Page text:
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Kane: It is really quite interesting to find a bar or a nightclub or another place where you can sit up and away a little bit from the main action and watch the crowd. For example, in West Seattle along the waterfront, there are a lot of outdoor restaurants. In the summertime you can watch the groups on the beach and they are doing all kinds of things and you can see a lot of fights.

You can watch not just the actual fight, but you can see who is together and who is not, who is checking people out from a predatory, pick-your-pocket or rob you kind of perspective as opposed to who would be a good victim because they aren’t paying attention, et cetera. It is fascinating how some people are totally in tune to what is going on around them, and then some people are not.

If something happens, you can pay attention to the build up. Working security for as long as I did, I can always tell when there is a problem brewing. It is not always about the person himself. I couldn’t always tell that in large crowds of people, but I saw the reaction of people around them. You will notice people in a crowd reacting. Look for body language changes, look for voice changes, look for movements or sounds… something different from the norm.

If you are really good at it and you have been in an area for a while, you can get a feeling for what is natural to that area. A week ago, I was on my way home from work. I hadn’t had lunch, so I decided to go to a Jack In The Box drive through. As I entered the parking lot there were two guys standing by a van with a back door open. The way they looked at me was not normal, and I didn’t know why, so it pinged my radar. There was just something wrong, so I decided not to go through the drive through because once you are in there, you are stuck.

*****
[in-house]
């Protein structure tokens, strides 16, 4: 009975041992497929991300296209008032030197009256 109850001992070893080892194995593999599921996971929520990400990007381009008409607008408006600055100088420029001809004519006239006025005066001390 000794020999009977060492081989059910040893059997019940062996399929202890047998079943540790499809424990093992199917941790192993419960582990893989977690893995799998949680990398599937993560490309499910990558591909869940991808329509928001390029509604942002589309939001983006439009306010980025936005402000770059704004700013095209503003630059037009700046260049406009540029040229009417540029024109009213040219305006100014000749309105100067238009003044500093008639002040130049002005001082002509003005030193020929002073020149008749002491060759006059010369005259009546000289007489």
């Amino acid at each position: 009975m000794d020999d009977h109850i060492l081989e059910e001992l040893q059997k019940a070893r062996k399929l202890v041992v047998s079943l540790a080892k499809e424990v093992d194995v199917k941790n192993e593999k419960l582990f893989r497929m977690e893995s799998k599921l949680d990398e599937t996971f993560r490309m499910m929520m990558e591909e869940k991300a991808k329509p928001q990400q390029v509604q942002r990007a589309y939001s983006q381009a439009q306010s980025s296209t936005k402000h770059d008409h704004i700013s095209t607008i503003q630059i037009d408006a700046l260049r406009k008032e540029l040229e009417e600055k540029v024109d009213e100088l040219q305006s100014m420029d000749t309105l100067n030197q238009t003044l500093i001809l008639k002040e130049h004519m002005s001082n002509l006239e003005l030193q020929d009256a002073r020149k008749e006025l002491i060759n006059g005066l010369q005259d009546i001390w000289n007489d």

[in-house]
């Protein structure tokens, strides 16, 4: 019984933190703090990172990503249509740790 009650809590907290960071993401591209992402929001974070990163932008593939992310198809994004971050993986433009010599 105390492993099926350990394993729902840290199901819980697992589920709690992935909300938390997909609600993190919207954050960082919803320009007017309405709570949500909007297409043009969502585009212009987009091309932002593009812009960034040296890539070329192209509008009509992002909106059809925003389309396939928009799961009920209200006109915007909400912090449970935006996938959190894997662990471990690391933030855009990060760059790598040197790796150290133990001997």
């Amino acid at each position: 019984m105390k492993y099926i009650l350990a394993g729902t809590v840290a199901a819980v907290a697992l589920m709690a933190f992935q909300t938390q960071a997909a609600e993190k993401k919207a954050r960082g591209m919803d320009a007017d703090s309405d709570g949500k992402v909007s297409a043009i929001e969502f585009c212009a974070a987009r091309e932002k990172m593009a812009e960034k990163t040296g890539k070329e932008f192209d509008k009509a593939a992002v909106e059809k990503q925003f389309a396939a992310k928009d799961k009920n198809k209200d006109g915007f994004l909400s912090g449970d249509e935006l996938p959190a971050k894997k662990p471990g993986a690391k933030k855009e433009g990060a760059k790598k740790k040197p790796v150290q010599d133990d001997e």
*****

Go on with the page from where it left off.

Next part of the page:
As I went back through the parking lot and past them, I realized, “Oh, I know what this is!” These guys are selling stolen stuff out of the back of their truck. It was pretty brazen, selling stolen stuff at 4:30 in the afternoon in a public parking lot! I noticed it as not being normal before I could figure out what it was.

eJournal: Someone else might have not perceived the difference at all.

Kane: Everybody has natural situational awareness. It just gets trained out of you. You go to get in an elevator and there is a creepy-looking guy in there, and you say to yourself, “I really don’t want to get in there with him, but I don’t want to hurt his feelings.” You are talking yourself out of your natural awareness that is going to keep you safe. Who knows? Maybe it is perfectly innocent and there is not a problem. What is the big deal if you insult a stranger by not getting on the same elevator, or by turning around or walking down the other side of the street? Who cares? That does not make you a bad person. It just means that you’ve seen something that didn’t feel right so you chose to do something different. Everybody has really well-honed intuition if they’d just pay attention to it, but most of us are taught not to pay attention to it.

We are conditioned by society not to be rude. Read the first half of Gavin deBecker’s book, The Gift of Fear. While I have some problems with the second half of his book, the first half makes the point that if something doesn’t feel right, pay attention to it. It is really that simple and that difficult. It is really, really critical that you notice what is different around you!

eJournal: As in your fast food example, you do not have to identify exactly what is wrong, you just have to create some distance so you do not become part of the situation.

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